Monday, January 24, 2011

Hearing Better

Hear the story read by the author.
In the town of Normal, Pennsylvania, there’s a little church at the corner of Wilson and Elm. Recently, the church got an assisted listening system for the hearing impaired.

This was a great development for eighty-six year-old Donald East, whose hearing had deteriorated to the point that Pastor Henry O’Donnell’s deep, soothing voice sounded more like an idling tractor engine than human speech. Because of this, Donald frequently fell asleep during the pastor’s sermons. When Donald slept, he snored. And since most of those who sat near him found Donald’s snoring to be less pleasant than Pastor O’Donnell’s homilies, they were also heartened by the new system.

On the Sunday that the assisted listening system was introduced, head usher Ralph Billings clipped one of the radio units to Donald’s belt and helped him insert the little earphone into his ear. The radio unit picked up a broadcast of everything that went through the speaker system and allowed Donald to control the volume of his individual unit to meet his needs.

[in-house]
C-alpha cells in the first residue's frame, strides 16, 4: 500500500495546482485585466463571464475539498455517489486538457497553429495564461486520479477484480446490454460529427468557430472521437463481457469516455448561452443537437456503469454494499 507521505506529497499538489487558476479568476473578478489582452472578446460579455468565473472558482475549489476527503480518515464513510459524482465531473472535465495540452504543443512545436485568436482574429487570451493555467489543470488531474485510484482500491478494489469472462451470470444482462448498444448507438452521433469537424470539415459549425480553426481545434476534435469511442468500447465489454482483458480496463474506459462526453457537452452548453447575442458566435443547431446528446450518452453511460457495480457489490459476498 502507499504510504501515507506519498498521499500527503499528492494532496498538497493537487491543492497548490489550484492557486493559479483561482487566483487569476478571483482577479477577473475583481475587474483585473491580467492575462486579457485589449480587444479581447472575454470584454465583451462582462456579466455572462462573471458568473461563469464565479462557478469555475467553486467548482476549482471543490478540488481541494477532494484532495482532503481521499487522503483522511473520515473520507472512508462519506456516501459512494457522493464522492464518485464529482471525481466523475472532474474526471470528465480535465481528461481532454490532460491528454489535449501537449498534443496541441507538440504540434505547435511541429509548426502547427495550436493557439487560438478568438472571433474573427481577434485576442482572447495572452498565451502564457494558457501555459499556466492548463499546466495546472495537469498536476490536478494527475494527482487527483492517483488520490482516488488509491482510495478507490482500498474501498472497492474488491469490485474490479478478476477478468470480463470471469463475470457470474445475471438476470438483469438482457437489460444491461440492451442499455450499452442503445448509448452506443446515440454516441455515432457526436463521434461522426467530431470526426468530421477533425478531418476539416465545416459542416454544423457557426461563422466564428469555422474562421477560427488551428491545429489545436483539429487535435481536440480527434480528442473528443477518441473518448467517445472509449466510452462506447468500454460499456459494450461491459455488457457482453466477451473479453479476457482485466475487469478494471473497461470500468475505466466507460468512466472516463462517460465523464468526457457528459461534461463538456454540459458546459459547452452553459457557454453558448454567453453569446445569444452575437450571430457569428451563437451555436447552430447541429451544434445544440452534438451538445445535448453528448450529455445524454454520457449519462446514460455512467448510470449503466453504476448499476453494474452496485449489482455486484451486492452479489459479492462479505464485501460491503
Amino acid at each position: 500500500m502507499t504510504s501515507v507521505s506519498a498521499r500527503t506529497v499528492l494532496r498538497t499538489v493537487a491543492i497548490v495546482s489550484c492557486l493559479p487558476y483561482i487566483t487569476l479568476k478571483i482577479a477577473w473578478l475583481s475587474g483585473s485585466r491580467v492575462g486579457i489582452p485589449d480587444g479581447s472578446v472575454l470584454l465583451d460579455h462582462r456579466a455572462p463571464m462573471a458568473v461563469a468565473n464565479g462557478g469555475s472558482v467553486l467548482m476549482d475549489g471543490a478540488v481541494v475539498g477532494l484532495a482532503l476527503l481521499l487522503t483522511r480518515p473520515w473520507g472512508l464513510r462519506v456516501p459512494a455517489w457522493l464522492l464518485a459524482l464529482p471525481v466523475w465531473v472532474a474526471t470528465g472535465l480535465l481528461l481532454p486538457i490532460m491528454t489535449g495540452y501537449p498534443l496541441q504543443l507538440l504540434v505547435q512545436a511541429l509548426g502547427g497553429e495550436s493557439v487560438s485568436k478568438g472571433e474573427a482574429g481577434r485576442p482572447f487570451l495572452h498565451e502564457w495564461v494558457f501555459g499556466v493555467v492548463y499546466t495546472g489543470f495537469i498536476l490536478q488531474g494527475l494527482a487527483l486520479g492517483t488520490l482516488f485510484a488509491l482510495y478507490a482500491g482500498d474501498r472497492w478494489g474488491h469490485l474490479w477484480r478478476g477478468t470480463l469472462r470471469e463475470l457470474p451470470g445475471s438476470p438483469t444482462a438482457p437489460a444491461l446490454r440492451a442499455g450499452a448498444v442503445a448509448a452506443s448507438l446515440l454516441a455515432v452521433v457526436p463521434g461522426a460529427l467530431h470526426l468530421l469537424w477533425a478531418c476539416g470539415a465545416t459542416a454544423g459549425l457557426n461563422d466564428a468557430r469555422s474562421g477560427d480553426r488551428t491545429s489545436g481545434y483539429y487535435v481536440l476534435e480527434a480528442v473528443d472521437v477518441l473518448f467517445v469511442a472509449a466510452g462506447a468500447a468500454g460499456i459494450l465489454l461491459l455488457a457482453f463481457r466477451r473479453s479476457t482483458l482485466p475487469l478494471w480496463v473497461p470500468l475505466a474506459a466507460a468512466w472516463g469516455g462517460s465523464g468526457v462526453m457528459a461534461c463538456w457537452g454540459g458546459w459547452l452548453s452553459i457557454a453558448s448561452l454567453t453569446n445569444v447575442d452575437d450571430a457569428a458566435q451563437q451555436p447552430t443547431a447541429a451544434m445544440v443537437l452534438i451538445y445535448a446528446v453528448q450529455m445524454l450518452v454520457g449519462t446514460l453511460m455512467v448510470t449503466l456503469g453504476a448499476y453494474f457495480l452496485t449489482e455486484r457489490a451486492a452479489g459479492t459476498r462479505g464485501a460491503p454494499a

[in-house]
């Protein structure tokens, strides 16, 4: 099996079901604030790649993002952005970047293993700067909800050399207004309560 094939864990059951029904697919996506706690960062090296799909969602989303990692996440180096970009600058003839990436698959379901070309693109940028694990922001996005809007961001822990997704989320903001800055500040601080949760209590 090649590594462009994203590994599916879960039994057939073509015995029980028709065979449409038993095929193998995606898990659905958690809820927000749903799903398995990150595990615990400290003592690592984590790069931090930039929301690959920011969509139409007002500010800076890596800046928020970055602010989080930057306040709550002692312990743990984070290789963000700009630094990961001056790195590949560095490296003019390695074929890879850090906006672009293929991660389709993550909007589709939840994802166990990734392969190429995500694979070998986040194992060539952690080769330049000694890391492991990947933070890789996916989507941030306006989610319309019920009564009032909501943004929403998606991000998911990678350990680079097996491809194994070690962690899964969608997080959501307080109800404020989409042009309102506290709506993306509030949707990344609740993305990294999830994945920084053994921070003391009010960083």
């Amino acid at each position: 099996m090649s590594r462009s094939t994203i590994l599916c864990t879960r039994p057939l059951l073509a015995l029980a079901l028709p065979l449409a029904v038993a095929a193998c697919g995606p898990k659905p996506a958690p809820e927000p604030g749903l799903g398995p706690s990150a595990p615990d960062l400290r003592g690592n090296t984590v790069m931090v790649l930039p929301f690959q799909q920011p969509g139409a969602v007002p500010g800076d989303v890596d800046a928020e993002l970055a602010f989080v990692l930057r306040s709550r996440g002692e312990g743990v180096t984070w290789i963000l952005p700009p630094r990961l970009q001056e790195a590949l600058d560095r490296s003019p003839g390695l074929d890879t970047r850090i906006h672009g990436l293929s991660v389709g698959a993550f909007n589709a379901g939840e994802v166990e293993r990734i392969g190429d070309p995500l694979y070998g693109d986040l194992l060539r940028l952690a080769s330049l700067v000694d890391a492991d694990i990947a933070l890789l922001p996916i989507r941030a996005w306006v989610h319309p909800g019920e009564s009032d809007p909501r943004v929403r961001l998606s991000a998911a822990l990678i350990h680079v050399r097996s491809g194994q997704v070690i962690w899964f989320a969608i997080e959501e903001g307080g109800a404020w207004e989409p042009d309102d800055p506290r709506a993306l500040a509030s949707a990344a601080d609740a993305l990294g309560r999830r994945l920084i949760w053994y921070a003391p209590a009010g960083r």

Donald was delighted. He heard the choir fine and clear. They were more talented than he remembered. He could hear the announcements – which was a good thing because he learned of an upcoming pancake breakfast hosted by the men’s group. Donald loved pancakes. And of course he could finally hear the content of Pastor O’Donnell’s sermon. Though he still fell asleep half way through it.

As Donald was leaving the sanctuary to go over to coffee hour, he was distracted by the sight of seventy-five year-old Betsy Davis wearing a sleek cardigan. Donald thought Betsy was hot. And he’d become so used to the earphone that he forgot he had the assisted listening unit on and walked right out without returning it.